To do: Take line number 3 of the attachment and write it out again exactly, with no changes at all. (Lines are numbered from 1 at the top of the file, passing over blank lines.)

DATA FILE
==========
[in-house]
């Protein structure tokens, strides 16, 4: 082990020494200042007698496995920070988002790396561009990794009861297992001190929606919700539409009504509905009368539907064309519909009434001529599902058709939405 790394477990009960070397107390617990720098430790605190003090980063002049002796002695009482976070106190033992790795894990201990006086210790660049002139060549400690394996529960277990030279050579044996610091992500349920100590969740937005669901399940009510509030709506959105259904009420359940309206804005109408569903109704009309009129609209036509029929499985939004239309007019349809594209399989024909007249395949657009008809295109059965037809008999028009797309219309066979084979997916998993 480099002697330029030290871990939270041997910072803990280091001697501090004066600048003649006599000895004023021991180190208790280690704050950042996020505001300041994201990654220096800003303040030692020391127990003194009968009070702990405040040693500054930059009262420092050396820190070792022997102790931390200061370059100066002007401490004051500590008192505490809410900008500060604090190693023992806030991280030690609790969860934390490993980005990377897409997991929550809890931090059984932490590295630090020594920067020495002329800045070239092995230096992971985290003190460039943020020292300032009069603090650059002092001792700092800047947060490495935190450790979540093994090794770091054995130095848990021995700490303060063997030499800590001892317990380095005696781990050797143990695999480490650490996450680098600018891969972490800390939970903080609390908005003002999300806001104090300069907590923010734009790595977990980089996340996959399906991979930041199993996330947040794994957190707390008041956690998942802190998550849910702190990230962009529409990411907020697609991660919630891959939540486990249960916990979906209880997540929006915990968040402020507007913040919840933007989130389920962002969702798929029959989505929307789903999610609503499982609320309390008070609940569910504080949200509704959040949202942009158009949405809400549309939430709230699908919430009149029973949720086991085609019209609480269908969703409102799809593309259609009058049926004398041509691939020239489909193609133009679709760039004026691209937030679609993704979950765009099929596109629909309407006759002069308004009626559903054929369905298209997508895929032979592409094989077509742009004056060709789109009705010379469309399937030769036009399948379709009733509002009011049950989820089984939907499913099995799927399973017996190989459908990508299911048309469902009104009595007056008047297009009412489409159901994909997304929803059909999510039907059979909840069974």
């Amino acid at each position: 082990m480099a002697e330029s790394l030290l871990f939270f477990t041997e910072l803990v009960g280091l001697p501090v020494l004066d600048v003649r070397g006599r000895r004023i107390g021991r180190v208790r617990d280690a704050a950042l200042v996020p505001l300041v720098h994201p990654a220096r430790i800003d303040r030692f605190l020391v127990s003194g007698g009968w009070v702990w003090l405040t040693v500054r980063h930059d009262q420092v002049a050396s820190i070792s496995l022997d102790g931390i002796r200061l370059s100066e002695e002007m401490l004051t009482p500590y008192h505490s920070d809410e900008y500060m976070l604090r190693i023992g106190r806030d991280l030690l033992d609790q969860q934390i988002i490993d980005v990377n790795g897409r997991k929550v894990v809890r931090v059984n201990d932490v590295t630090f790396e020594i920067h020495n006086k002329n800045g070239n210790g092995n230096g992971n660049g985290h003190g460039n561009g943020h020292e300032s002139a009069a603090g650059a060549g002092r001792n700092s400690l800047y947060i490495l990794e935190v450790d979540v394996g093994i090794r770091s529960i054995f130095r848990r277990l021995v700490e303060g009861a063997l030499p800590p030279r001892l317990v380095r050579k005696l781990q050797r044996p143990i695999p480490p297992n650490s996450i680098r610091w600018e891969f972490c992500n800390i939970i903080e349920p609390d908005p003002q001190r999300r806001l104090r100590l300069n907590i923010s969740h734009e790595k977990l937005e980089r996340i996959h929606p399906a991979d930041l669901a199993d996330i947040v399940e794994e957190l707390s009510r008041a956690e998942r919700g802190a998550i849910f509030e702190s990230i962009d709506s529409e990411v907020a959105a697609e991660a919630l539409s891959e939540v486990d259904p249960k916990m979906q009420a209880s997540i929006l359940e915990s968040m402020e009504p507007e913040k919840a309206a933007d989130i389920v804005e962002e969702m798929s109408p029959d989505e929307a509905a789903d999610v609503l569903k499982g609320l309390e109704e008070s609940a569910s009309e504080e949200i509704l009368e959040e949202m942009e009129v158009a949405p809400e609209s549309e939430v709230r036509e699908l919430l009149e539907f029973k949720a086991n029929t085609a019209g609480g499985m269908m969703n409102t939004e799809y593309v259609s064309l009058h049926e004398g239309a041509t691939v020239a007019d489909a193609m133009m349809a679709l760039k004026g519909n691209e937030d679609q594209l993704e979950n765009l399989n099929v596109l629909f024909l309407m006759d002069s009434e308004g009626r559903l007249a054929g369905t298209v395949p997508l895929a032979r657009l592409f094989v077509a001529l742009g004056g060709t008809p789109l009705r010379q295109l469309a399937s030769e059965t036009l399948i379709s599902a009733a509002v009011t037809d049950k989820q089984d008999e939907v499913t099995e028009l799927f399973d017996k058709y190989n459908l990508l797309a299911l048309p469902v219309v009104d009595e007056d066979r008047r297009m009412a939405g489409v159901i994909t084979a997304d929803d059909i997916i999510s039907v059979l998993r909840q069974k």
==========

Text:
């Amino acid at each position: 082990m480099a002697e330029s790394l030290l871990f939270f477990t041997e910072l803990v009960g280091l001697p501090v020494l004066d600048v003649r070397g006599r000895r004023i107390g021991r180190v208790r617990d280690a704050a950042l200042v996020p505001l300041v720098h994201p990654a220096r430790i800003d303040r030692f605190l020391v127990s003194g007698g009968w009070v702990w003090l405040t040693v500054r980063h930059d009262q420092v002049a050396s820190i070792s496995l022997d102790g931390i002796r200061l370059s100066e002695e002007m401490l004051t009482p500590y008192h505490s920070d809410e900008y500060m976070l604090r190693i023992g106190r806030d991280l030690l033992d609790q969860q934390i988002i490993d980005v990377n790795g897409r997991k929550v894990v809890r931090v059984n201990d932490v590295t630090f790396e020594i920067h020495n006086k002329n800045g070239n210790g092995n230096g992971n660049g985290h003190g460039n561009g943020h020292e300032s002139a009069a603090g650059a060549g002092r001792n700092s400690l800047y947060i490495l990794e935190v450790d979540v394996g093994i090794r770091s529960i054995f130095r848990r277990l021995v700490e303060g009861a063997l030499p800590p030279r001892l317990v380095r050579k005696l781990q050797r044996p143990i695999p480490p297992n650490s996450i680098r610091w600018e891969f972490c992500n800390i939970i903080e349920p609390d908005p003002q001190r999300r806001l104090r100590l300069n907590i923010s969740h734009e790595k977990l937005e980089r996340i996959h929606p399906a991979d930041l669901a199993d996330i947040v399940e794994e957190l707390s009510r008041a956690e998942r919700g802190a998550i849910f509030e702190s990230i962009d709506s529409e990411v907020a959105a697609e991660a919630l539409s891959e939540v486990d259904p249960k916990m979906q009420a209880s997540i929006l359940e915990s968040m402020e009504p507007e913040k919840a309206a933007d989130i389920v804005e962002e969702m798929s109408p029959d989505e929307a509905a789903d999610v609503l569903k499982g609320l309390e109704e008070s609940a569910s009309e504080e949200i509704l009368e959040e949202m942009e009129v158009a949405p809400e609209s549309e939430v709230r036509e699908l919430l009149e539907f029973k949720a086991n029929t085609a019209g609480g499985m269908m969703n409102t939004e799809y593309v259609s064309l009058h049926e004398g239309a041509t691939v020239a007019d489909a193609m133009m349809a679709l760039k004026g519909n691209e937030d679609q594209l993704e979950n765009l399989n099929v596109l629909f024909l309407m006759d002069s009434e308004g009626r559903l007249a054929g369905t298209v395949p997508l895929a032979r657009l592409f094989v077509a001529l742009g004056g060709t008809p789109l009705r010379q295109l469309a399937s030769e059965t036009l399948i379709s599902a009733a509002v009011t037809d049950k989820q089984d008999e939907v499913t099995e028009l799927f399973d017996k058709y190989n459908l990508l797309a299911l048309p469902v219309v009104d009595e007056d066979r008047r297009m009412a939405g489409v159901i994909t084979a997304d929803d059909i997916i999510s039907v059979l998993r909840q069974k």